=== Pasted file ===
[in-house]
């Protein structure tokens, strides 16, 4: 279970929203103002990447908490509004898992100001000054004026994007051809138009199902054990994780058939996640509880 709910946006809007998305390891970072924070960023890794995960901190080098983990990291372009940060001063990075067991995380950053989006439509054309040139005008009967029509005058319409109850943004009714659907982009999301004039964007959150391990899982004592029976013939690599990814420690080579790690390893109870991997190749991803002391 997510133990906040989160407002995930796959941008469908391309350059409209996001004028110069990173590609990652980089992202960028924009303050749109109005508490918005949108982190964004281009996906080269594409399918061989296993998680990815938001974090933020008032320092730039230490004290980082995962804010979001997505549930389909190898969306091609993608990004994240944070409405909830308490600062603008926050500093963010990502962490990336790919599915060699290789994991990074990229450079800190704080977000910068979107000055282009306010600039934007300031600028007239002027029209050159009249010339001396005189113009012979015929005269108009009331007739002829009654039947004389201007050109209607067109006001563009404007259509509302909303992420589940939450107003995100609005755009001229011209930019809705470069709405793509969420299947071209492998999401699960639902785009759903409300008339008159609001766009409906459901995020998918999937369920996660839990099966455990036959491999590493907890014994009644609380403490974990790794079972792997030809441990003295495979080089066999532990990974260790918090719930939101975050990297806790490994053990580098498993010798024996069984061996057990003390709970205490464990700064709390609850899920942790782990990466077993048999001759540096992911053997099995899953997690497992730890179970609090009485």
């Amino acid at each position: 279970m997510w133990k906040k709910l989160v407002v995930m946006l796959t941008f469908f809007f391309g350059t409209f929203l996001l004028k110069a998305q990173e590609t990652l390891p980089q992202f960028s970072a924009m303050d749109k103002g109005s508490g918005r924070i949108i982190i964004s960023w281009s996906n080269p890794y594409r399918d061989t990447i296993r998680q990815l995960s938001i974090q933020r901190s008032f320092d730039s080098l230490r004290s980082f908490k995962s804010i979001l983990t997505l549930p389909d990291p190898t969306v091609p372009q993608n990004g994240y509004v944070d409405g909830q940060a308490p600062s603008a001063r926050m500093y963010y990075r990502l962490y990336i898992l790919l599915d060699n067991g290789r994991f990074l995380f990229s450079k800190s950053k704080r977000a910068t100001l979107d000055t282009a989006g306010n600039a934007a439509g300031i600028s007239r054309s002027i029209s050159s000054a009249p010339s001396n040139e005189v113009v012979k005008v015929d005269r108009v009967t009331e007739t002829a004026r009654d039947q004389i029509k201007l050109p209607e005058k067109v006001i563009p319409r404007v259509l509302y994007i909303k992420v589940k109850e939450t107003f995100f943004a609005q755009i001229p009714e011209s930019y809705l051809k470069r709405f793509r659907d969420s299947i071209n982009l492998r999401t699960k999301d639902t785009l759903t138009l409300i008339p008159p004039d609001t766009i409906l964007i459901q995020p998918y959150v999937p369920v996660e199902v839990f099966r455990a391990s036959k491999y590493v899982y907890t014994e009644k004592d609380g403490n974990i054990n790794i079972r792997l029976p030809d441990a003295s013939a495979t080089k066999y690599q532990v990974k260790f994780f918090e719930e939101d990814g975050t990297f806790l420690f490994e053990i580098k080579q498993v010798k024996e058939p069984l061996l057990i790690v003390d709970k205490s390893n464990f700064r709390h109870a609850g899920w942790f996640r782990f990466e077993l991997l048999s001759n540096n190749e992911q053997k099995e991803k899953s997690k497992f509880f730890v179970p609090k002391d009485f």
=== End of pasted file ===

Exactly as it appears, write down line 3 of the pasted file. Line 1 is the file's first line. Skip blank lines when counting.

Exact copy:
């Amino acid at each position: 279970m997510w133990k906040k709910l989160v407002v995930m946006l796959t941008f469908f809007f391309g350059t409209f929203l996001l004028k110069a998305q990173e590609t990652l390891p980089q992202f960028s970072a924009m303050d749109k103002g109005s508490g918005r924070i949108i982190i964004s960023w281009s996906n080269p890794y594409r399918d061989t990447i296993r998680q990815l995960s938001i974090q933020r901190s008032f320092d730039s080098l230490r004290s980082f908490k995962s804010i979001l983990t997505l549930p389909d990291p190898t969306v091609p372009q993608n990004g994240y509004v944070d409405g909830q940060a308490p600062s603008a001063r926050m500093y963010y990075r990502l962490y990336i898992l790919l599915d060699n067991g290789r994991f990074l995380f990229s450079k800190s950053k704080r977000a910068t100001l979107d000055t282009a989006g306010n600039a934007a439509g300031i600028s007239r054309s002027i029209s050159s000054a009249p010339s001396n040139e005189v113009v012979k005008v015929d005269r108009v009967t009331e007739t002829a004026r009654d039947q004389i029509k201007l050109p209607e005058k067109v006001i563009p319409r404007v259509l509302y994007i909303k992420v589940k109850e939450t107003f995100f943004a609005q755009i001229p009714e011209s930019y809705l051809k470069r709405f793509r659907d969420s299947i071209n982009l492998r999401t699960k999301d639902t785009l759903t138009l409300i008339p008159p004039d609001t766009i409906l964007i459901q995020p998918y959150v999937p369920v996660e199902v839990f099966r455990a391990s036959k491999y590493v899982y907890t014994e009644k004592d609380g403490n974990i054990n790794i079972r792997l029976p030809d441990a003295s013939a495979t080089k066999y690599q532990v990974k260790f994780f918090e719930e939101d990814g975050t990297f806790l420690f490994e053990i580098k080579q498993v010798k024996e058939p069984l061996l057990i790690v003390d709970k205490s390893n464990f700064r709390h109870a609850g899920w942790f996640r782990f990466e077993l991997l048999s001759n540096n190749e992911q053997k099995e991803k899953s997690k497992f509880f730890v179970p609090k002391d009485f």